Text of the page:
If you are a serious gardener, you spend a great deal of time outdoors.
While there are lots of things you can do to keep mosquitoes away, there are a few plants that will beautify your yard and help repel mosquitoes.
As one more way to keep mosquitoes away from you and your yard, try planting these attractive plants.
Horsemint has a scent similar to citronella. Horsemint grows wild in most of the Eastern United States, from Mexico, Texas up to Minnesota to Vermont. It is partial to sandy soils and will grow in USDA Zones 5-10. Native Americans used it as a treatment for colds and influenza. It has natural fungicidal and bacterial retardant properties because it’s essential oils are high in thymol.
This wonderful herb we use for seasoning is also a great, natural mosquito repellant. It’s been used for centuries to keep pesky mosquitoes away. Rosemary is a native of the Mediterranean, so it likes hot, dry weather and well-drained soil. If you happen to live in a part of the country where rosemary does not grow, you can find a fantastic excellent rosemary essential oil; mix 4 drops with 1/4 cup olive oil. Store in a cool, dry location. When it comes to fresh plant oils as natural mosquito repellants, there is every reason to have the plant in your yard, if they will grow in your area. It is an inexpensive and attractive way to increase the appearance of the landscape and have natural mosquito repellants available as well.
Organic gardeners have used marigolds as companion plants to keep aphids away. Mosquitoes don’t like its scent any better (and some people feel the same way). Marigolds are sun-loving annuals that come in a variety of sizes and shapes for just about any landscape.
This charming little bedding plant contains coumarin, and mosquitoes detest the smell. Don’t rub ageratum on your skin, however. It has some other less desirable elements that you don’t wish to keep in your skin in volume. Ageratums are annuals, and the come in a muted blue and white that compliments most other plantings.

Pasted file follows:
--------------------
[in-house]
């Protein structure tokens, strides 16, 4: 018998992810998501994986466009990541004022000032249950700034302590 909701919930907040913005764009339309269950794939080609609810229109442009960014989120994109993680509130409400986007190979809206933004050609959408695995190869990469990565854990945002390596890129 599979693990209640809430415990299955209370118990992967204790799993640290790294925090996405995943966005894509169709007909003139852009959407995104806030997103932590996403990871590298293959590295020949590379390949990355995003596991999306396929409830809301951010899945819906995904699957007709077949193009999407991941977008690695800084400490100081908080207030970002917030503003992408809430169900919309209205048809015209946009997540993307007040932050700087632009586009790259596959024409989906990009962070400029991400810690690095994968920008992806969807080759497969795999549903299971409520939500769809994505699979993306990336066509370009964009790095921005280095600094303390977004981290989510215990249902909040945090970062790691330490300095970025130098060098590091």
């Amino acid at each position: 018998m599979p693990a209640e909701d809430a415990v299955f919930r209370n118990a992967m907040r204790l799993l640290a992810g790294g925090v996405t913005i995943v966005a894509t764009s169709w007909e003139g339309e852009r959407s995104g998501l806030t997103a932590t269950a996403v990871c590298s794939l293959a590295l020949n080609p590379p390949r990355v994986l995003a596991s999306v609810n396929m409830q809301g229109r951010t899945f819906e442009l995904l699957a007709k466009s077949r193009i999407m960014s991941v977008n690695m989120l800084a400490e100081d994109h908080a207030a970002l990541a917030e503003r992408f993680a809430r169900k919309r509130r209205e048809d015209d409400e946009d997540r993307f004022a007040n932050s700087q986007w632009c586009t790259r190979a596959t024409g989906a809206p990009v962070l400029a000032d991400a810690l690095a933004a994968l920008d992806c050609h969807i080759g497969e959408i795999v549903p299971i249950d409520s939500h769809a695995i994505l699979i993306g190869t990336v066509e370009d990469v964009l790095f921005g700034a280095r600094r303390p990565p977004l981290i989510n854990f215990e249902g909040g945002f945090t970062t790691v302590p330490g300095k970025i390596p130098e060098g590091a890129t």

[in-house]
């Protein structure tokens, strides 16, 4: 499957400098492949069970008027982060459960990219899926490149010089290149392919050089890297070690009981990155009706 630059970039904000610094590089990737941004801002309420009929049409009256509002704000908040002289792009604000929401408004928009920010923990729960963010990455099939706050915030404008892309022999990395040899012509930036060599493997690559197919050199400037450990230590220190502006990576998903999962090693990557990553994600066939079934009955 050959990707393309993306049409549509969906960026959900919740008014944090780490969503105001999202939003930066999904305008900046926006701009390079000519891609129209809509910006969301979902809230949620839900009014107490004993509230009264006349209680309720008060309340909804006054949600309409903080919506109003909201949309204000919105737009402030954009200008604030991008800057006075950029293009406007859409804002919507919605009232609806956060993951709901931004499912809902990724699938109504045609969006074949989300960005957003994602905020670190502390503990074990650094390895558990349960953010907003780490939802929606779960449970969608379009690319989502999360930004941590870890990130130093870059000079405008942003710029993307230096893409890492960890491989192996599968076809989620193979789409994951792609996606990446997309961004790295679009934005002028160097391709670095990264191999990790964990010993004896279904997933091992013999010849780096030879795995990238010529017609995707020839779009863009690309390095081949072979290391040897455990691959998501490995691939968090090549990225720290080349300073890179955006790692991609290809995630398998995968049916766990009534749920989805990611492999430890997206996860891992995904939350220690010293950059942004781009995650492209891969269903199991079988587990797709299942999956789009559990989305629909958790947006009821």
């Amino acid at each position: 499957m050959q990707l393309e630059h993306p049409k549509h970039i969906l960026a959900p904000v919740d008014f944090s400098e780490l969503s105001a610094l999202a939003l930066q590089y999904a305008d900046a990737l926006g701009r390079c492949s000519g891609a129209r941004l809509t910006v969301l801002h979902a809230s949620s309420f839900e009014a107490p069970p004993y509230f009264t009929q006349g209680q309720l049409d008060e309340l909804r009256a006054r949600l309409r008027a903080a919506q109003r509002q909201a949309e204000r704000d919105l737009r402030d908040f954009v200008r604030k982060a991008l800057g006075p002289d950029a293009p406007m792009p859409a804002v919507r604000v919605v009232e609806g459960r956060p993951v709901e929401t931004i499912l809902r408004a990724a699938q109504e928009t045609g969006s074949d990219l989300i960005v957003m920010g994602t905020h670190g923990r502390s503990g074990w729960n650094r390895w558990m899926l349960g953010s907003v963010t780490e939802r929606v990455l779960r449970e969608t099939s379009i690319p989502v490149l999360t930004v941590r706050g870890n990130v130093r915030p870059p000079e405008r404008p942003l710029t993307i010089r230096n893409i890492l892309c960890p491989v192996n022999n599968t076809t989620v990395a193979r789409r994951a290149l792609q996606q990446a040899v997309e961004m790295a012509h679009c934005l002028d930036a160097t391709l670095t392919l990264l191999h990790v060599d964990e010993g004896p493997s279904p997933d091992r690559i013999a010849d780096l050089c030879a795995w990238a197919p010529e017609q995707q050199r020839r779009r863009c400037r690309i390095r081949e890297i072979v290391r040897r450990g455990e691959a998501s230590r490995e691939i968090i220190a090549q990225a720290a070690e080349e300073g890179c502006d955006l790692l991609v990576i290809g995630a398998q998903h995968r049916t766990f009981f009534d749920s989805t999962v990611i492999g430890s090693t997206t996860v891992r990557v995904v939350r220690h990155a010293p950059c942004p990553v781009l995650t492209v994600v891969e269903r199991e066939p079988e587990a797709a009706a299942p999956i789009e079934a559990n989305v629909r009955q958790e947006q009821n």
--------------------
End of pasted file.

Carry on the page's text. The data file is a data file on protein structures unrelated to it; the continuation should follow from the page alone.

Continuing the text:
There are two types of plants which are called mosquito plants. One is a member of the geranium family which was genetically engineered to incorporate the properties of citronella. Citronella only grows in tropical areas, but it’s a well known repellant for mosquitoes. This plant was created to bring the repellant properties of citronella into a hardier plant. It will grow where any geranium will flourish. Many have questioned its usefulness as a mosquito repellant, but it’s attractive enough to justify planting for it’s ornamental value.
The other kind of mosquito plant is agastache cana. As you may guess, hummingbirds are very attracted to it.
It’s a New Mexico native, also found in parts of Texas. It is, in actuality, a member of the mint family and its leaves do have a pungent odor when crushed. In its native habitat, it is perennial, and is generally hardy in USDA Zones 5a-9a. It blooms late summer to early autumn, so it grabs hummingbirds on their annual migration. The long, medium pink flowers reel in butterflies also.
Among the most powerful mosquito repellant plants is normal catnip. Recent studies have revealed that it is ten times more effective than DEET at repelling mosquitoes. It is a short lived perennial throughout most of the United States. It’s easy to grow from seed, and quickly reseeds. Aside from its intoxicating effects on cats, the leaves make a very soothing tea.
With all of these plants, the leaves must be crushed to release the aroma. Otherwise mosquitoes can not smell them. And, with rosemary and catnip, you can simply crush a few leaves and rub on your skin and clothing to enhance the effect.
So, next time you’re revising your plantings, consider using some of these attractive plants to do more than just improve the landscape. You can have pretty ornamentals that also drive mosquitoes away.